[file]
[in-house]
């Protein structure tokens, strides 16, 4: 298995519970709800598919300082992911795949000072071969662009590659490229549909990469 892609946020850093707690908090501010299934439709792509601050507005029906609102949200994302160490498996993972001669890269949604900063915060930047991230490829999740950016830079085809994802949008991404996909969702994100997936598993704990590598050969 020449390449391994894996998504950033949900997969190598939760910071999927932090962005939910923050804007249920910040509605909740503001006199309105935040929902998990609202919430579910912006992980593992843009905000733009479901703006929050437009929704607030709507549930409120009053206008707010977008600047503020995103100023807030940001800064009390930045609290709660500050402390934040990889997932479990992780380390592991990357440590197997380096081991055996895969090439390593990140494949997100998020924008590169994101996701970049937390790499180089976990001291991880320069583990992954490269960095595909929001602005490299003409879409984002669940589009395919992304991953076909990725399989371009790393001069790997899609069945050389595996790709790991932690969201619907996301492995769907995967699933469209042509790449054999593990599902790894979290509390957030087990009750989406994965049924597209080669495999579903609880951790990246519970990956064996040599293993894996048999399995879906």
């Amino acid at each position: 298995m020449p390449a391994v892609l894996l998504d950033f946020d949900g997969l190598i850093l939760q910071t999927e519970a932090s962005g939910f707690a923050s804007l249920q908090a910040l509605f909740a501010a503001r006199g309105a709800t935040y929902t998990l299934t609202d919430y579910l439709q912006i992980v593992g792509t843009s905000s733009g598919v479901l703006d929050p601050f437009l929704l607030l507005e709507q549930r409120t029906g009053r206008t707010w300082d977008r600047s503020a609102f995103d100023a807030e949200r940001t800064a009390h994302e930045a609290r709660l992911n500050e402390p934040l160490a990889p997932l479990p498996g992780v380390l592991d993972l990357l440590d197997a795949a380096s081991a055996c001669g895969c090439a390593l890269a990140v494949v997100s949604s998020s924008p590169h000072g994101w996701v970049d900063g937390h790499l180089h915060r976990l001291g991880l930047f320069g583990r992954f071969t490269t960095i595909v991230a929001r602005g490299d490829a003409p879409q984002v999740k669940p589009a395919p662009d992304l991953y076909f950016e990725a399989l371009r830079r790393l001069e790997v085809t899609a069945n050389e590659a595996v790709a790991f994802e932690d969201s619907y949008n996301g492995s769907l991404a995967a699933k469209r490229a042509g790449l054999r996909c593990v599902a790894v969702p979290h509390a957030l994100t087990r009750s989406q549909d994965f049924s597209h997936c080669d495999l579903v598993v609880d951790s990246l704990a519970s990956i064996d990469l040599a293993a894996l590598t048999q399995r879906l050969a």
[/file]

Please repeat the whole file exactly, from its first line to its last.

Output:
[in-house]
């Protein structure tokens, strides 16, 4: 298995519970709800598919300082992911795949000072071969662009590659490229549909990469 892609946020850093707690908090501010299934439709792509601050507005029906609102949200994302160490498996993972001669890269949604900063915060930047991230490829999740950016830079085809994802949008991404996909969702994100997936598993704990590598050969 020449390449391994894996998504950033949900997969190598939760910071999927932090962005939910923050804007249920910040509605909740503001006199309105935040929902998990609202919430579910912006992980593992843009905000733009479901703006929050437009929704607030709507549930409120009053206008707010977008600047503020995103100023807030940001800064009390930045609290709660500050402390934040990889997932479990992780380390592991990357440590197997380096081991055996895969090439390593990140494949997100998020924008590169994101996701970049937390790499180089976990001291991880320069583990992954490269960095595909929001602005490299003409879409984002669940589009395919992304991953076909990725399989371009790393001069790997899609069945050389595996790709790991932690969201619907996301492995769907995967699933469209042509790449054999593990599902790894979290509390957030087990009750989406994965049924597209080669495999579903609880951790990246519970990956064996040599293993894996048999399995879906």
């Amino acid at each position: 298995m020449p390449a391994v892609l894996l998504d950033f946020d949900g997969l190598i850093l939760q910071t999927e519970a932090s962005g939910f707690a923050s804007l249920q908090a910040l509605f909740a501010a503001r006199g309105a709800t935040y929902t998990l299934t609202d919430y579910l439709q912006i992980v593992g792509t843009s905000s733009g598919v479901l703006d929050p601050f437009l929704l607030l507005e709507q549930r409120t029906g009053r206008t707010w300082d977008r600047s503020a609102f995103d100023a807030e949200r940001t800064a009390h994302e930045a609290r709660l992911n500050e402390p934040l160490a990889p997932l479990p498996g992780v380390l592991d993972l990357l440590d197997a795949a380096s081991a055996c001669g895969c090439a390593l890269a990140v494949v997100s949604s998020s924008p590169h000072g994101w996701v970049d900063g937390h790499l180089h915060r976990l001291g991880l930047f320069g583990r992954f071969t490269t960095i595909v991230a929001r602005g490299d490829a003409p879409q984002v999740k669940p589009a395919p662009d992304l991953y076909f950016e990725a399989l371009r830079r790393l001069e790997v085809t899609a069945n050389e590659a595996v790709a790991f994802e932690d969201s619907y949008n996301g492995s769907l991404a995967a699933k469209r490229a042509g790449l054999r996909c593990v599902a790894v969702p979290h509390a957030l994100t087990r009750s989406q549909d994965f049924s597209h997936c080669d495999l579903v598993v609880d951790s990246l704990a519970s990956i064996d990469l040599a293993a894996l590598t048999q399995r879906l050969a």